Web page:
How disease names can stigmatize
By Leonard A. Jason
February 16th 2015
On 10 February 2015, the long awaited report from the Institute of
Medicine (IOM) was released regarding a new name — Systemic Exertion
Intolerance Disease — and case definition for chronic fatigue syndrome
(CFS). Because I was quoted regarding this report in a New York Times
article, in part due to having worked on these issues for many years,
hundreds of patients contacted me over the next few days.
The reaction from patients was mixed at best, and some of the critical
- "This new name is an abomination!"
- "Absolutely outrageous and intolerable!"
- "I find it highly offensive and misleading."
- "It is pathetic, degrading and demeaning."
- "It is the equivalent of calling Parkinson's Disease: Systemic
Shaking Intolerance Disease."
- "(It) is a clear invitation to the prejudiced and ignorant to
assume 'wimps' and 'lazy bums.'"
- "The word 'exertion,' to most people, means something substantial,
like lifting something very heavy or running a marathon – not
something trivial, like lifting a fork to your mouth or making your
way across the hall to the bathroom. Since avoiding substantial
exertion is not very difficult, the likelihood that people who are not
already knowledgeable will underestimate the challenges of having this
disease based on this name seems to me extremely high."
Several individuals were even more critical in their reactions —
suggesting that the Institute of Medicine-initiated name change effort
represented another imperialistic US adventure, which began in 1988
when the Centers for Disease Control changed the illness name from
myalgic encephalomyelitis (ME) to chronic fatigue syndrome. Patients
and advocacy groups from around the world perceived this latest effort
to rename their illness as alienating, expansionistic, and exploitive.
The IOM alleged that the term ME is not medically accurate, but the
names of many other diseases have not required scientific accuracy
(e.g., malaria means bad air). Regardless of how one feels about the
term ME, many patients firmly support it. Our research group has found
that a more medically-sounding term like ME is more likely to
influence medical interns to attribute a physiological cause to the
illness. In response to a past blog post that I wrote on the name
change topic, Justin Reilly provided an insightful historical comment:
for 25 years patients have experienced "malfeasance and nonfeasance"
(also well described in Hillary Johnson's Osler's Web). This is key to
understanding the patients' outrage and anger to the IOM.
So how could this have happened? The Institute of Medicine is one of
our nation's most prestigious organizations, and the IOM panel members
included some of the premier researchers and clinicians in the myalgic
encephalomyelitis and chronic fatigue syndrome arenas, many of whom
are my friends and colleagues. Their review of the literature was
overall comprehensive; their conclusions were well justified regarding
the seriousness of the illness, identification of fundamental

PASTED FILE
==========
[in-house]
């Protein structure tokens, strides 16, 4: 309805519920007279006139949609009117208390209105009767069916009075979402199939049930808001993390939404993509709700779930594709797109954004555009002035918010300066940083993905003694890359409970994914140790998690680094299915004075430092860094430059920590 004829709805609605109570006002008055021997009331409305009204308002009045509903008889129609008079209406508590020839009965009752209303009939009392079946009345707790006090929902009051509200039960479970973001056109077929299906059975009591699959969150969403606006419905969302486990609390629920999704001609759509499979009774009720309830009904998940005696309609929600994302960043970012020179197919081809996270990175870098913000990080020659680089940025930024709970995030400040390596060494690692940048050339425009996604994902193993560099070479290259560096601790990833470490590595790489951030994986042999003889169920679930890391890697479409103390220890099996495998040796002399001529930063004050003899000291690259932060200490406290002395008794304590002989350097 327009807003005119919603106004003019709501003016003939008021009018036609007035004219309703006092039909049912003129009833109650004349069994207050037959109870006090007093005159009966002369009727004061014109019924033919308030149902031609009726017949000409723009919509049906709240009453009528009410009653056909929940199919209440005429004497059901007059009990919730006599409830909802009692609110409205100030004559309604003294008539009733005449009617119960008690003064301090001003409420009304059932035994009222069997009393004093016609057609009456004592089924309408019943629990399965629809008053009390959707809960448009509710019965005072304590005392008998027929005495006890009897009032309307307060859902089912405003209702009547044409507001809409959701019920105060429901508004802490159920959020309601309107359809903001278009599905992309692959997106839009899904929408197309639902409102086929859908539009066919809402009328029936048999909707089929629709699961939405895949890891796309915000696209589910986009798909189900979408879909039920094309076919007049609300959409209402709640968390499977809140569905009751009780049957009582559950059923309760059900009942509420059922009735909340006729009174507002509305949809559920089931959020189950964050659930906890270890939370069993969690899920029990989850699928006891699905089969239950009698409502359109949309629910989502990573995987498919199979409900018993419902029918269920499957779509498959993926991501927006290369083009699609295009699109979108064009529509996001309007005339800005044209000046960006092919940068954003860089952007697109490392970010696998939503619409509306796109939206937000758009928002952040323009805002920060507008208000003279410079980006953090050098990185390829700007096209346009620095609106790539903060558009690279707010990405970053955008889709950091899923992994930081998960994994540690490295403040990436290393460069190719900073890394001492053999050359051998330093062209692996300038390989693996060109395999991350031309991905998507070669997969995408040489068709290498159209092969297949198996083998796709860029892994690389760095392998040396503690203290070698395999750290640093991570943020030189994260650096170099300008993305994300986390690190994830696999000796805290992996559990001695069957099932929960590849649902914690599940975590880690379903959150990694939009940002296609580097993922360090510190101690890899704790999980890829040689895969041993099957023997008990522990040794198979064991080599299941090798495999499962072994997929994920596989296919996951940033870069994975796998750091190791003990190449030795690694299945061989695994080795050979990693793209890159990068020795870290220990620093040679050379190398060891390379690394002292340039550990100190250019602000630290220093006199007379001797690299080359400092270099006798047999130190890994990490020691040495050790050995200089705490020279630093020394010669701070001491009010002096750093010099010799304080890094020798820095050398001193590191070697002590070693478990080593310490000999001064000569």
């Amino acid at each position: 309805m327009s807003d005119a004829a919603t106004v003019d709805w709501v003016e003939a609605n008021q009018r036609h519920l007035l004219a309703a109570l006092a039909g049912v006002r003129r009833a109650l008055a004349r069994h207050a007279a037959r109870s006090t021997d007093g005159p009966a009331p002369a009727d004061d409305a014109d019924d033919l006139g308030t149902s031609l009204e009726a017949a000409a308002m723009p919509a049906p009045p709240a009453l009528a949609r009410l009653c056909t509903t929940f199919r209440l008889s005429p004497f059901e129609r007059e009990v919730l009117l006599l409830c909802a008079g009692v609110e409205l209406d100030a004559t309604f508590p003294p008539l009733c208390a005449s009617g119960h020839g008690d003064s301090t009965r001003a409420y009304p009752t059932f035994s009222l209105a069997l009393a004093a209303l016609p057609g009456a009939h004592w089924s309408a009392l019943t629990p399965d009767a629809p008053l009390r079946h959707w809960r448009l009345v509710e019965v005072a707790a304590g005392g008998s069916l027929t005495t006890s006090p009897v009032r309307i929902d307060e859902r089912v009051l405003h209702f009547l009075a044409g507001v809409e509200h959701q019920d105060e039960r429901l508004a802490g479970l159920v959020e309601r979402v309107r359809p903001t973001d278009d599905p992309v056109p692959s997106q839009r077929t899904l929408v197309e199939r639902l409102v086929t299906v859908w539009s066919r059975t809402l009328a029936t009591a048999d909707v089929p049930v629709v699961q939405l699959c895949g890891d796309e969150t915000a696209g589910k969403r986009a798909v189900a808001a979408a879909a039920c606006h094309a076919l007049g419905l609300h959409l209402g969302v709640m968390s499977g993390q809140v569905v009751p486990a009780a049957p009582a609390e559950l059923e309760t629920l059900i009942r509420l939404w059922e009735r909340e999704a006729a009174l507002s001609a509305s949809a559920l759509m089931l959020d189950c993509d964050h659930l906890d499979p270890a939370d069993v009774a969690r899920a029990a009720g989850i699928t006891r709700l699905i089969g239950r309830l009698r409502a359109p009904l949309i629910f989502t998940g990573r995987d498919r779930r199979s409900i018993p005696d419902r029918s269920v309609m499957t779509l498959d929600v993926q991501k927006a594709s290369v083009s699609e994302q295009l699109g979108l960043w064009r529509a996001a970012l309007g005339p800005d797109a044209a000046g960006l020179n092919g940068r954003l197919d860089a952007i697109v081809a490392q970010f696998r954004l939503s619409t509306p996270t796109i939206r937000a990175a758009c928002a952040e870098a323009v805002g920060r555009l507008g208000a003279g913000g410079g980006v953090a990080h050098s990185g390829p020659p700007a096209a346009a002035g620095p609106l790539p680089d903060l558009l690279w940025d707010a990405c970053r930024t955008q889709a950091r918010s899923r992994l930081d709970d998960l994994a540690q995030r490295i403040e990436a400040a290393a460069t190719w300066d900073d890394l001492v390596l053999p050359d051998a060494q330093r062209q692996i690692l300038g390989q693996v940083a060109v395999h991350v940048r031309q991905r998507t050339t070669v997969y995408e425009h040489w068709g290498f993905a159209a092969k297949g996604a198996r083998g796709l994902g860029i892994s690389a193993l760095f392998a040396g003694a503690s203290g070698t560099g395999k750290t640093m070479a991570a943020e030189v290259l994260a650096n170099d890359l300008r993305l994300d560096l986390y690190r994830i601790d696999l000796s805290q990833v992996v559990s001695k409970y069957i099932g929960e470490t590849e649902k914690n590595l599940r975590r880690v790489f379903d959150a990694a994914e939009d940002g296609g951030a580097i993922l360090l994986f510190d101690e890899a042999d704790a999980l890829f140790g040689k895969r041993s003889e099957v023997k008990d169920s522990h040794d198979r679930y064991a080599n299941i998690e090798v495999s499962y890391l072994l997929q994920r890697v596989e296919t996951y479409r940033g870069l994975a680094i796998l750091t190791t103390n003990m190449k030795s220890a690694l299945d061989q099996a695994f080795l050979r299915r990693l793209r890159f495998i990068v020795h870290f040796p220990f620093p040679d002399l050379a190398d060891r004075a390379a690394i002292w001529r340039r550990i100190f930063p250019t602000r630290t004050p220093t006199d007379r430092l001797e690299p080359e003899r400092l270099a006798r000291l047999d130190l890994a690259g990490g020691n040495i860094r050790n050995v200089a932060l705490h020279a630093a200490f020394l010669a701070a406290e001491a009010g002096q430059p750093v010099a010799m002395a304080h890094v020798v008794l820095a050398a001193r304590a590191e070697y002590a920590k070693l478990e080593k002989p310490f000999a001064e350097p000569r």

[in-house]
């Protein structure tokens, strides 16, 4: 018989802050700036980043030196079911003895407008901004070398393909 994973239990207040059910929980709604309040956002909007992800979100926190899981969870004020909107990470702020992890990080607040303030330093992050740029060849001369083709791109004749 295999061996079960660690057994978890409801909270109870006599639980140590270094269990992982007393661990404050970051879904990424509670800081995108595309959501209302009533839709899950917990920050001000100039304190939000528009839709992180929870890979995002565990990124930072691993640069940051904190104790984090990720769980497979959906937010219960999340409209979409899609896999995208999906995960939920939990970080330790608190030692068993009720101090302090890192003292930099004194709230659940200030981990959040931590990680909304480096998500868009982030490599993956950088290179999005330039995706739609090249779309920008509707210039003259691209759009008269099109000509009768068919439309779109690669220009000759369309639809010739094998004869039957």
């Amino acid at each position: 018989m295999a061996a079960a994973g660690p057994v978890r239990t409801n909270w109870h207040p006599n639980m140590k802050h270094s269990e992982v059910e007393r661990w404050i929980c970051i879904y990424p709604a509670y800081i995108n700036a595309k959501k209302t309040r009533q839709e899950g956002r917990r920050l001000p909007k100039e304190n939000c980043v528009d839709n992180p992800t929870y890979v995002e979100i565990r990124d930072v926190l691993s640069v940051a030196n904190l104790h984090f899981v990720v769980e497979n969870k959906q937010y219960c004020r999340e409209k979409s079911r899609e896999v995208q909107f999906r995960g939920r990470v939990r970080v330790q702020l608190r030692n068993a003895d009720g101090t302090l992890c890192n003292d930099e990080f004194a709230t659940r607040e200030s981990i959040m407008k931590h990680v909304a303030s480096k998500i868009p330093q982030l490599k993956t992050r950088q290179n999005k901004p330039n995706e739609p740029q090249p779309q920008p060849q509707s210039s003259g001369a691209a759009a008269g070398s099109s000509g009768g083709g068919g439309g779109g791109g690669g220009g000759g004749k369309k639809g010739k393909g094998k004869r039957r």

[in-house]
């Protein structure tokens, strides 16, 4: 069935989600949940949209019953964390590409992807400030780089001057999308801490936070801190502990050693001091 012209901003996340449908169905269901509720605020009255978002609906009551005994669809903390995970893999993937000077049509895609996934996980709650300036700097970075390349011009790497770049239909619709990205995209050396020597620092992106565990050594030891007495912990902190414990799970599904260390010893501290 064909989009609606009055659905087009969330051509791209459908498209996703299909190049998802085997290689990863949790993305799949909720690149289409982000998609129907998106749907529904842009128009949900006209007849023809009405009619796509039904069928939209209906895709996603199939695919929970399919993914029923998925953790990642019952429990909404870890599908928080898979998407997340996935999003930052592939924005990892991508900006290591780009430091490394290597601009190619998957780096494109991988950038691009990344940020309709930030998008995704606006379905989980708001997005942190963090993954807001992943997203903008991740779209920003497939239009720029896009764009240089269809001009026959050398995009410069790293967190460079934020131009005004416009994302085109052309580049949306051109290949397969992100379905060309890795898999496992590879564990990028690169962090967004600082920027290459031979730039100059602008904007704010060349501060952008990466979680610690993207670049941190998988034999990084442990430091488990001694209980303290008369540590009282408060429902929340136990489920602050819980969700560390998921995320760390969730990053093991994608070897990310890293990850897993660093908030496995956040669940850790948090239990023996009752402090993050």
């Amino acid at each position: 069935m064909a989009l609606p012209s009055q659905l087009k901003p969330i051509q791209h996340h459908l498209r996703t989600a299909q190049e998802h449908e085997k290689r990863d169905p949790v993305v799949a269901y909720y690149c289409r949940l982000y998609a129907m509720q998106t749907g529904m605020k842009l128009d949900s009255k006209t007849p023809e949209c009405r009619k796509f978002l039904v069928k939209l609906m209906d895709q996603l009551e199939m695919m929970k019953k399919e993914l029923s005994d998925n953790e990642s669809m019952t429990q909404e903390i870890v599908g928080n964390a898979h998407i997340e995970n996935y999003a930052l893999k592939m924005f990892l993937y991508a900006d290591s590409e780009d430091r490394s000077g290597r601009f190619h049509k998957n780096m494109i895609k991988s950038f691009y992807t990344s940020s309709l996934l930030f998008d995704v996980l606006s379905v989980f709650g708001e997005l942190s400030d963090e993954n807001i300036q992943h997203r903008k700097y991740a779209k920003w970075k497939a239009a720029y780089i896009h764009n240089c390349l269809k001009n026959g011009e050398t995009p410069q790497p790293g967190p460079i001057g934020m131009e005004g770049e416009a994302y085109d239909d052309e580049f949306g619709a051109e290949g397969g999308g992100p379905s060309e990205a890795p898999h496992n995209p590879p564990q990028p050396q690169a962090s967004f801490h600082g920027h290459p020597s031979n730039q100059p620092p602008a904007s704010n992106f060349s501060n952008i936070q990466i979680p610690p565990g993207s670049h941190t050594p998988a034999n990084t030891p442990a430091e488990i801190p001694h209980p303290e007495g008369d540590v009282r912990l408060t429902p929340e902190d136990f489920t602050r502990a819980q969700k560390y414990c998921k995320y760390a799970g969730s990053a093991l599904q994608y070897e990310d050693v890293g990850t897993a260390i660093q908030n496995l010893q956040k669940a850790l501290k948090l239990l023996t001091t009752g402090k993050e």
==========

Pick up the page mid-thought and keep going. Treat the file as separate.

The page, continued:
symptoms, and recommendations for the need for more funding. But these
important contributions might be tarnished by patient reactions to the
name change. The IOM solicited opinions from many patients as well as
scientists, and I was invited to address the IOM in the spring
regarding case definition issues. However, their process in making
critical decisions was secretive, and whereas for most IOM initiatives
this is understandable in order to be fair and unbiased in
deliberations, in this area — due to patients being historically
excluded and disempowered — there was a need for a more transparent,
interactive, and open process.
So what might be done at this time? Support structural capacities to
accomplish transformative change. Set up participatory mechanisms for
ongoing data collection and interactive feedback, ones that are vetted
by broad-based gatekeepers representing scientists, patients, and
government groups. Either the Chronic Fatigue Syndrome Advisory
Committee (that makes recommendations to the Secretary of US
Department of Health and Human Services) or the International
Association of ME/CFS (the scientific organization) may appoint a name
change working group with international membership to engage in a
process of polling patients and scientists, sharing the names and
results with large constituencies, and getting buy in — with a process
that is collaborative, open, interactive, and inclusive. Different
names might very well apply to different groups of patients, and there
is empirical evidence for this type of differentiation. Key
gatekeepers including the patients, scientists, clinicians, and
government officials could work collaboratively and in a transparent
way to build a consensus for change, and most critically, so that all
parties are involved in the decision-making process.
Leonard A. Jason is a professor of clinical and community psychology
at DePaul University, director of the Center for Community Research,
and the author of Principles of Social Change.